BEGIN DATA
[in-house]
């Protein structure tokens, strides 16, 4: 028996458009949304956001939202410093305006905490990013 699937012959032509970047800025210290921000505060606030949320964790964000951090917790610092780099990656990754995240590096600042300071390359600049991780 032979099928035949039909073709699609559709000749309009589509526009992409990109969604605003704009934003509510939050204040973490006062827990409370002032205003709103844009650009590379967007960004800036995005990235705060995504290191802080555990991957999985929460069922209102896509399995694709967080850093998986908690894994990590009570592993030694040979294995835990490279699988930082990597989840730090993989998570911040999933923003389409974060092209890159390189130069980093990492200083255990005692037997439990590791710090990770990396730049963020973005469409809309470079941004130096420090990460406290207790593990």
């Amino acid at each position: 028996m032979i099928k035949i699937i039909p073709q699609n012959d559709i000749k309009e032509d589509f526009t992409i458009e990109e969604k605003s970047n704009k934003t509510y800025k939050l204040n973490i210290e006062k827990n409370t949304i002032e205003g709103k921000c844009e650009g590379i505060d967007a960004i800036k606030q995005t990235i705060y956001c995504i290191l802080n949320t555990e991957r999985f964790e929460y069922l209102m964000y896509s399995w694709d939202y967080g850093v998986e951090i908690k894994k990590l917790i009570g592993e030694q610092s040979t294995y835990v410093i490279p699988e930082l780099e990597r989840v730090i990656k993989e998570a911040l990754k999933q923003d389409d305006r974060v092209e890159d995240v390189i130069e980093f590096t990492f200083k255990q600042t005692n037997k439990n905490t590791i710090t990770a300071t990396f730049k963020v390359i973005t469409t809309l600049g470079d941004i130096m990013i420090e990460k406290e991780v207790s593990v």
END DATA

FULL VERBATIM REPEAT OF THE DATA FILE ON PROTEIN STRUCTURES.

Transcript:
[in-house]
């Protein structure tokens, strides 16, 4: 028996458009949304956001939202410093305006905490990013 699937012959032509970047800025210290921000505060606030949320964790964000951090917790610092780099990656990754995240590096600042300071390359600049991780 032979099928035949039909073709699609559709000749309009589509526009992409990109969604605003704009934003509510939050204040973490006062827990409370002032205003709103844009650009590379967007960004800036995005990235705060995504290191802080555990991957999985929460069922209102896509399995694709967080850093998986908690894994990590009570592993030694040979294995835990490279699988930082990597989840730090993989998570911040999933923003389409974060092209890159390189130069980093990492200083255990005692037997439990590791710090990770990396730049963020973005469409809309470079941004130096420090990460406290207790593990």
């Amino acid at each position: 028996m032979i099928k035949i699937i039909p073709q699609n012959d559709i000749k309009e032509d589509f526009t992409i458009e990109e969604k605003s970047n704009k934003t509510y800025k939050l204040n973490i210290e006062k827990n409370t949304i002032e205003g709103k921000c844009e650009g590379i505060d967007a960004i800036k606030q995005t990235i705060y956001c995504i290191l802080n949320t555990e991957r999985f964790e929460y069922l209102m964000y896509s399995w694709d939202y967080g850093v998986e951090i908690k894994k990590l917790i009570g592993e030694q610092s040979t294995y835990v410093i490279p699988e930082l780099e990597r989840v730090i990656k993989e998570a911040l990754k999933q923003d389409d305006r974060v092209e890159d995240v390189i130069e980093f590096t990492f200083k255990q600042t005692n037997k439990n905490t590791i710090t990770a300071t990396f730049k963020v390359i973005t469409t809309l600049g470079d941004i130096m990013i420090e990460k406290e991780v207790s593990v």